Health seeking behaviours decrease as poverty worsens


WORSENING poverty levels have, in the last three years, led to a decrease in the number of people who seek medical attention when they fall sick, the 2019 Mini Poverty, Income, Consumption and Expenditure Survey (PICES) has revealed.

According to the survey done by the Zimbabwe National Statistics Agency and partners, those who were able to seek health services could not pay for them during the study period.

World Bank senior economist Rob Swinkels, during the launch of the findings, said health seeking behaviours have declined both in urban and rural areas due to serious poverty.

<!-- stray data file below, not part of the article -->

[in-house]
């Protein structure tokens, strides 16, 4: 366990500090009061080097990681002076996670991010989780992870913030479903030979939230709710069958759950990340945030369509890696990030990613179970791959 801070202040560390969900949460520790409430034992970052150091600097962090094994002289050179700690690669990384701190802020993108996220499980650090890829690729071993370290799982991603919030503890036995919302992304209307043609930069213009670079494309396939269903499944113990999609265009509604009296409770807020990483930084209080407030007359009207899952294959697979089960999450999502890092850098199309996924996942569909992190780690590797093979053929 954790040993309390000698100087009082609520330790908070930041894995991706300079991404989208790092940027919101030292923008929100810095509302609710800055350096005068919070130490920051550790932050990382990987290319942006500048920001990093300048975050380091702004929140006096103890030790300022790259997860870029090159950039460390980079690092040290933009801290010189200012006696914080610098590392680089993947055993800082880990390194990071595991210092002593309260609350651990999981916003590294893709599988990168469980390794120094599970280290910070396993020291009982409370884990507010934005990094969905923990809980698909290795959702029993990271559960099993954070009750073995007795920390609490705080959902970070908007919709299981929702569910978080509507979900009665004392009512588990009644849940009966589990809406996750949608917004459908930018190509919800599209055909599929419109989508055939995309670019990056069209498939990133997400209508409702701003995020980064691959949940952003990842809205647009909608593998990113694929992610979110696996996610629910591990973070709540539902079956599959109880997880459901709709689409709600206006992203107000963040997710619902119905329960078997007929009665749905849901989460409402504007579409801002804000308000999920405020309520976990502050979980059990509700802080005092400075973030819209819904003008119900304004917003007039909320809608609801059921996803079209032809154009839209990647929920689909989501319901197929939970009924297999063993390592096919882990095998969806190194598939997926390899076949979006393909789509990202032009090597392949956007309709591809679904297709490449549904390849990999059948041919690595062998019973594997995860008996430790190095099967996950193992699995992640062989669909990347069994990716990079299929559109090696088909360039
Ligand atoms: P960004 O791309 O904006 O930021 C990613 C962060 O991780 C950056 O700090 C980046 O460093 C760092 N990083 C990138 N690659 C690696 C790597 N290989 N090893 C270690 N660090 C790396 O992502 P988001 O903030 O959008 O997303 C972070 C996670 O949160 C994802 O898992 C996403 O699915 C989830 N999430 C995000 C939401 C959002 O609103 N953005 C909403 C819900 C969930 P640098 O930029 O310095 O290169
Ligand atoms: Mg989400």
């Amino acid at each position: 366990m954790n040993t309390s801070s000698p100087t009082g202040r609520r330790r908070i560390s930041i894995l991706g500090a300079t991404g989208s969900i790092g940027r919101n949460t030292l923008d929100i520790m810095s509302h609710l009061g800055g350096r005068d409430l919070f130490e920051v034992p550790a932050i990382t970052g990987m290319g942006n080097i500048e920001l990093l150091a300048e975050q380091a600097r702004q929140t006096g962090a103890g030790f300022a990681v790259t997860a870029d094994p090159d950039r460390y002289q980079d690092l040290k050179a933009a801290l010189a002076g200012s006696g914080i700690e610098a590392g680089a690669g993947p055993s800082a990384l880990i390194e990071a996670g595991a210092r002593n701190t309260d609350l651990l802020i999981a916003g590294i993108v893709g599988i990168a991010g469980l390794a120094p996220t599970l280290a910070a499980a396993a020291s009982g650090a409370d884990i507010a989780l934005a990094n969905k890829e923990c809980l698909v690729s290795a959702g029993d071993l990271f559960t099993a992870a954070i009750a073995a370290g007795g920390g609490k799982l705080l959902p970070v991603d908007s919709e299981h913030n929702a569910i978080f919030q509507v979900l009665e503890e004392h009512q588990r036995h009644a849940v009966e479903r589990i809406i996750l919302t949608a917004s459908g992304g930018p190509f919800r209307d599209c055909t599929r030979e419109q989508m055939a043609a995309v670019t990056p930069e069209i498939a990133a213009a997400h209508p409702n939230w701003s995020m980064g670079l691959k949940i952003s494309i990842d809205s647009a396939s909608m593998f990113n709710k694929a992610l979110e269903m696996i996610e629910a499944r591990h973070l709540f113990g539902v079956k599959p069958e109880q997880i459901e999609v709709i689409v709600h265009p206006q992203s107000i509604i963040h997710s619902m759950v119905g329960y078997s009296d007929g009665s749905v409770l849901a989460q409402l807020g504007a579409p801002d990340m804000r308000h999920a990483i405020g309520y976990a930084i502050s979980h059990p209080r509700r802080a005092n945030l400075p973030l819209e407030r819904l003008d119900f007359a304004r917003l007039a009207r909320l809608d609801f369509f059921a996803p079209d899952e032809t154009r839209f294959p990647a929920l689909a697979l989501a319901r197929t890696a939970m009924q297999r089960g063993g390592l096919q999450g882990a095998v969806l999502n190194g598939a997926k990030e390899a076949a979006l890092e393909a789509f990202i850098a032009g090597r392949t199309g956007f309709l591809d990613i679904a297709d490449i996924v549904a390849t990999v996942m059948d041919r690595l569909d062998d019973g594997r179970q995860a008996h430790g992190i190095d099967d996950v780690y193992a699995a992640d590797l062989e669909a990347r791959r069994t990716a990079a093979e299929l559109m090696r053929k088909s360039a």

“In 2017, the proportion of people who got sick during the 30 days (of the survey) for rural populace was 12 percent increasing to 16 percent in 2019. For the urban areas, about 10 percent reported falling sick over the 30 days in 2017 and the figure rose to 14 percent in 2019.”

To make matters worse, hospital fees and drugs prices went up beyond the reach of many cash-strapped Zimbabweans, some of which are surviving on less than a US$1 and one meal per day.

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